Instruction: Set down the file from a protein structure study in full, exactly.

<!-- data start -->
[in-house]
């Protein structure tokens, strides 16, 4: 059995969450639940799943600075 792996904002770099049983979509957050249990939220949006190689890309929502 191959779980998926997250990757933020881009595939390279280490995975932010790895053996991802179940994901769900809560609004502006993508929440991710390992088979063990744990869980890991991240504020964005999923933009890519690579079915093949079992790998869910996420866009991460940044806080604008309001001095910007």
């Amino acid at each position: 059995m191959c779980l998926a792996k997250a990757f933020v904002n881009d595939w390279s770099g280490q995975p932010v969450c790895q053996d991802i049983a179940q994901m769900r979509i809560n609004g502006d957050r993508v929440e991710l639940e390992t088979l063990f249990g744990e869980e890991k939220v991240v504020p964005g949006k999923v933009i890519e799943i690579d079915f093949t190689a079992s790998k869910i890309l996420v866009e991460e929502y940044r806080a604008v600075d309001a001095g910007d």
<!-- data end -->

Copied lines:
[in-house]
């Protein structure tokens, strides 16, 4: 059995969450639940799943600075 792996904002770099049983979509957050249990939220949006190689890309929502 191959779980998926997250990757933020881009595939390279280490995975932010790895053996991802179940994901769900809560609004502006993508929440991710390992088979063990744990869980890991991240504020964005999923933009890519690579079915093949079992790998869910996420866009991460940044806080604008309001001095910007």
């Amino acid at each position: 059995m191959c779980l998926a792996k997250a990757f933020v904002n881009d595939w390279s770099g280490q995975p932010v969450c790895q053996d991802i049983a179940q994901m769900r979509i809560n609004g502006d957050r993508v929440e991710l639940e390992t088979l063990f249990g744990e869980e890991k939220v991240v504020p964005g949006k999923v933009i890519e799943i690579d079915f093949t190689a079992s790998k869910i890309l996420v866009e991460e929502y940044r806080a604008v600075d309001a001095g910007d």